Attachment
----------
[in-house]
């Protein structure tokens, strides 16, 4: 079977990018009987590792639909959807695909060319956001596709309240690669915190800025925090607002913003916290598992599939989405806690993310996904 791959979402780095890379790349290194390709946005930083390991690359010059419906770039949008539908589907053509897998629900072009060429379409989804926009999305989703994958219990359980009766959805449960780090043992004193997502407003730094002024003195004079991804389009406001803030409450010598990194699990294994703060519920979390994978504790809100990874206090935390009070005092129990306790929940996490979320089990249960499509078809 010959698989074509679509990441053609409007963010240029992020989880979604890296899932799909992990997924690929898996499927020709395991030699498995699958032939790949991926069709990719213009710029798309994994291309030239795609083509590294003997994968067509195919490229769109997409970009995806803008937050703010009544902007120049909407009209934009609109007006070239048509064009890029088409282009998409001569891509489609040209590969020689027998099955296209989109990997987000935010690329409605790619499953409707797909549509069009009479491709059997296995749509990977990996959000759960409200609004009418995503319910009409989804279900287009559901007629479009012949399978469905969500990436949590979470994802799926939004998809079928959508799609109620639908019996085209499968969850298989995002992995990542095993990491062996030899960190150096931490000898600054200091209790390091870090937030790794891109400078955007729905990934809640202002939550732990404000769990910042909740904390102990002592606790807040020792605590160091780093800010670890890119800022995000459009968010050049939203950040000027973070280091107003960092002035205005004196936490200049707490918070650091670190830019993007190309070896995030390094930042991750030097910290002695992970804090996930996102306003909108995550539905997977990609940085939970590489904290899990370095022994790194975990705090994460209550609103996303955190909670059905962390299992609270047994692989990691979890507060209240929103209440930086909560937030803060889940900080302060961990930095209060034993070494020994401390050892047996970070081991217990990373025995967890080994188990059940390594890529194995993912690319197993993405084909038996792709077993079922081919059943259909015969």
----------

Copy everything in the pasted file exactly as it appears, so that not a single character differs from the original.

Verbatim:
[in-house]
């Protein structure tokens, strides 16, 4: 079977990018009987590792639909959807695909060319956001596709309240690669915190800025925090607002913003916290598992599939989405806690993310996904 791959979402780095890379790349290194390709946005930083390991690359010059419906770039949008539908589907053509897998629900072009060429379409989804926009999305989703994958219990359980009766959805449960780090043992004193997502407003730094002024003195004079991804389009406001803030409450010598990194699990294994703060519920979390994978504790809100990874206090935390009070005092129990306790929940996490979320089990249960499509078809 010959698989074509679509990441053609409007963010240029992020989880979604890296899932799909992990997924690929898996499927020709395991030699498995699958032939790949991926069709990719213009710029798309994994291309030239795609083509590294003997994968067509195919490229769109997409970009995806803008937050703010009544902007120049909407009209934009609109007006070239048509064009890029088409282009998409001569891509489609040209590969020689027998099955296209989109990997987000935010690329409605790619499953409707797909549509069009009479491709059997296995749509990977990996959000759960409200609004009418995503319910009409989804279900287009559901007629479009012949399978469905969500990436949590979470994802799926939004998809079928959508799609109620639908019996085209499968969850298989995002992995990542095993990491062996030899960190150096931490000898600054200091209790390091870090937030790794891109400078955007729905990934809640202002939550732990404000769990910042909740904390102990002592606790807040020792605590160091780093800010670890890119800022995000459009968010050049939203950040000027973070280091107003960092002035205005004196936490200049707490918070650091670190830019993007190309070896995030390094930042991750030097910290002695992970804090996930996102306003909108995550539905997977990609940085939970590489904290899990370095022994790194975990705090994460209550609103996303955190909670059905962390299992609270047994692989990691979890507060209240929103209440930086909560937030803060889940900080302060961990930095209060034993070494020994401390050892047996970070081991217990990373025995967890080994188990059940390594890529194995993912690319197993993405084909038996792709077993079922081919059943259909015969």